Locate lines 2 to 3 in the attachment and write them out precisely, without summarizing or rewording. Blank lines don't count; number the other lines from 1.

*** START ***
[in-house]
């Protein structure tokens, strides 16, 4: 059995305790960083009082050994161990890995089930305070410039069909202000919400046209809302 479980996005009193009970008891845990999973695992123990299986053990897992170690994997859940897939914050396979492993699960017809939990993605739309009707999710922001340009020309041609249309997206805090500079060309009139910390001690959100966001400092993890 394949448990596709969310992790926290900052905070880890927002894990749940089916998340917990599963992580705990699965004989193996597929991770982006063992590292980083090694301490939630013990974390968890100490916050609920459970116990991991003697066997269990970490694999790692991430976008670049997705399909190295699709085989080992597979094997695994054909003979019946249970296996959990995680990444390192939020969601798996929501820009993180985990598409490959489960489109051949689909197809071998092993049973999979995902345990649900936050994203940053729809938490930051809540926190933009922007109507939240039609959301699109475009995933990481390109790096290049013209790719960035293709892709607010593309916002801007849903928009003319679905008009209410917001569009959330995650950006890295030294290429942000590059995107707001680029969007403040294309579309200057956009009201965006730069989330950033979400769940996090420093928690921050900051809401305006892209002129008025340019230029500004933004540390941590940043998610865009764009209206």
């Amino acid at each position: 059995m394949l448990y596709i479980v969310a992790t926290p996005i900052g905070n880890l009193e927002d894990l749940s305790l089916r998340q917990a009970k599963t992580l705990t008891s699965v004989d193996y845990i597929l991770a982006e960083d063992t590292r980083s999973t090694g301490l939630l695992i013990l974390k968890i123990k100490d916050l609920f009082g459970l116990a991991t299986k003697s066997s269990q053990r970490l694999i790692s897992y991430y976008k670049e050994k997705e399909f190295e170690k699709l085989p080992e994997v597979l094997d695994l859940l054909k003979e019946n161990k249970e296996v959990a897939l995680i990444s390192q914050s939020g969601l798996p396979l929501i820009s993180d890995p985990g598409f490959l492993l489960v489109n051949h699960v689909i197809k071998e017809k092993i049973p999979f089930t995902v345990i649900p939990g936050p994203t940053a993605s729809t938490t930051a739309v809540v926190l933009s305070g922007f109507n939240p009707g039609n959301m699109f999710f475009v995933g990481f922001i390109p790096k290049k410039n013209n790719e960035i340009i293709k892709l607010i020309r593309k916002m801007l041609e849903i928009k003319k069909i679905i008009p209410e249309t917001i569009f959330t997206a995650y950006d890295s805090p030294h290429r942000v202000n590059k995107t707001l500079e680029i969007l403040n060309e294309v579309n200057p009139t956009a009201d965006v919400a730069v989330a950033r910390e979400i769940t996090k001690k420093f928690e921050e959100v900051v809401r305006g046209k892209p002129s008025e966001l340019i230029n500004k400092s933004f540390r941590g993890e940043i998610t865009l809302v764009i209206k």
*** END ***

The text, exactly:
């Protein structure tokens, strides 16, 4: 059995305790960083009082050994161990890995089930305070410039069909202000919400046209809302 479980996005009193009970008891845990999973695992123990299986053990897992170690994997859940897939914050396979492993699960017809939990993605739309009707999710922001340009020309041609249309997206805090500079060309009139910390001690959100966001400092993890 394949448990596709969310992790926290900052905070880890927002894990749940089916998340917990599963992580705990699965004989193996597929991770982006063992590292980083090694301490939630013990974390968890100490916050609920459970116990991991003697066997269990970490694999790692991430976008670049997705399909190295699709085989080992597979094997695994054909003979019946249970296996959990995680990444390192939020969601798996929501820009993180985990598409490959489960489109051949689909197809071998092993049973999979995902345990649900936050994203940053729809938490930051809540926190933009922007109507939240039609959301699109475009995933990481390109790096290049013209790719960035293709892709607010593309916002801007849903928009003319679905008009209410917001569009959330995650950006890295030294290429942000590059995107707001680029969007403040294309579309200057956009009201965006730069989330950033979400769940996090420093928690921050900051809401305006892209002129008025340019230029500004933004540390941590940043998610865009764009209206």
């Amino acid at each position: 059995m394949l448990y596709i479980v969310a992790t926290p996005i900052g905070n880890l009193e927002d894990l749940s305790l089916r998340q917990a009970k599963t992580l705990t008891s699965v004989d193996y845990i597929l991770a982006e960083d063992t590292r980083s999973t090694g301490l939630l695992i013990l974390k968890i123990k100490d916050l609920f009082g459970l116990a991991t299986k003697s066997s269990q053990r970490l694999i790692s897992y991430y976008k670049e050994k997705e399909f190295e170690k699709l085989p080992e994997v597979l094997d695994l859940l054909k003979e019946n161990k249970e296996v959990a897939l995680i990444s390192q914050s939020g969601l798996p396979l929501i820009s993180d890995p985990g598409f490959l492993l489960v489109n051949h699960v689909i197809k071998e017809k092993i049973p999979f089930t995902v345990i649900p939990g936050p994203t940053a993605s729809t938490t930051a739309v809540v926190l933009s305070g922007f109507n939240p009707g039609n959301m699109f999710f475009v995933g990481f922001i390109p790096k290049k410039n013209n790719e960035i340009i293709k892709l607010i020309r593309k916002m801007l041609e849903i928009k003319k069909i679905i008009p209410e249309t917001i569009f959330t997206a995650y950006d890295s805090p030294h290429r942000v202000n590059k995107t707001l500079e680029i969007l403040n060309e294309v579309n200057p009139t956009a009201d965006v919400a730069v989330a950033r910390e979400i769940t996090k001690k420093f928690e921050e959100v900051v809401r305006g046209k892209p002129s008025e966001l340019i230029n500004k400092s933004f540390r941590g993890e940043i998610t865009l809302v764009i209206k």